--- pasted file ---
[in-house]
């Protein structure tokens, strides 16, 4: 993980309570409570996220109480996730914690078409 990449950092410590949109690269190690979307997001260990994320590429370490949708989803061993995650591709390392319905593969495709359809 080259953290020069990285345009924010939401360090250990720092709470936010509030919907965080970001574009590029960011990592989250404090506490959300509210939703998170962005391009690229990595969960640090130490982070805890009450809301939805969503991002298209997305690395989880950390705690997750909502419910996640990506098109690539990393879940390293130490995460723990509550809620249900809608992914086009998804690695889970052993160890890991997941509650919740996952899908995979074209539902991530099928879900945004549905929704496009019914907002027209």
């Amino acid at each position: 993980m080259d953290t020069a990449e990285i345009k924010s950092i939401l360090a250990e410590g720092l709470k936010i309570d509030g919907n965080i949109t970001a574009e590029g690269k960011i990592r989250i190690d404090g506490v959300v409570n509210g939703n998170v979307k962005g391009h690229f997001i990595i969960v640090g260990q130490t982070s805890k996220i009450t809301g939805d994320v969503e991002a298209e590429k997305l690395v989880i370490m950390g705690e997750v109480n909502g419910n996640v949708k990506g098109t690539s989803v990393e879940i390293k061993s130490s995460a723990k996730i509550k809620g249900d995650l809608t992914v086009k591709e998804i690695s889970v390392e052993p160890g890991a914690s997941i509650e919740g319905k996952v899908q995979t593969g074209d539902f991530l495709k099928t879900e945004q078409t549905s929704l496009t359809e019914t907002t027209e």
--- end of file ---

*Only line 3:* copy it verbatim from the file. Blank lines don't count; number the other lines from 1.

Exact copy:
């Amino acid at each position: 993980m080259d953290t020069a990449e990285i345009k924010s950092i939401l360090a250990e410590g720092l709470k936010i309570d509030g919907n965080i949109t970001a574009e590029g690269k960011i990592r989250i190690d404090g506490v959300v409570n509210g939703n998170v979307k962005g391009h690229f997001i990595i969960v640090g260990q130490t982070s805890k996220i009450t809301g939805d994320v969503e991002a298209e590429k997305l690395v989880i370490m950390g705690e997750v109480n909502g419910n996640v949708k990506g098109t690539s989803v990393e879940i390293k061993s130490s995460a723990k996730i509550k809620g249900d995650l809608t992914v086009k591709e998804i690695s889970v390392e052993p160890g890991a914690s997941i509650e919740g319905k996952v899908q995979t593969g074209d539902f991530l495709k099928t879900e945004q078409t549905s929704l496009t359809e019914t907002t027209e």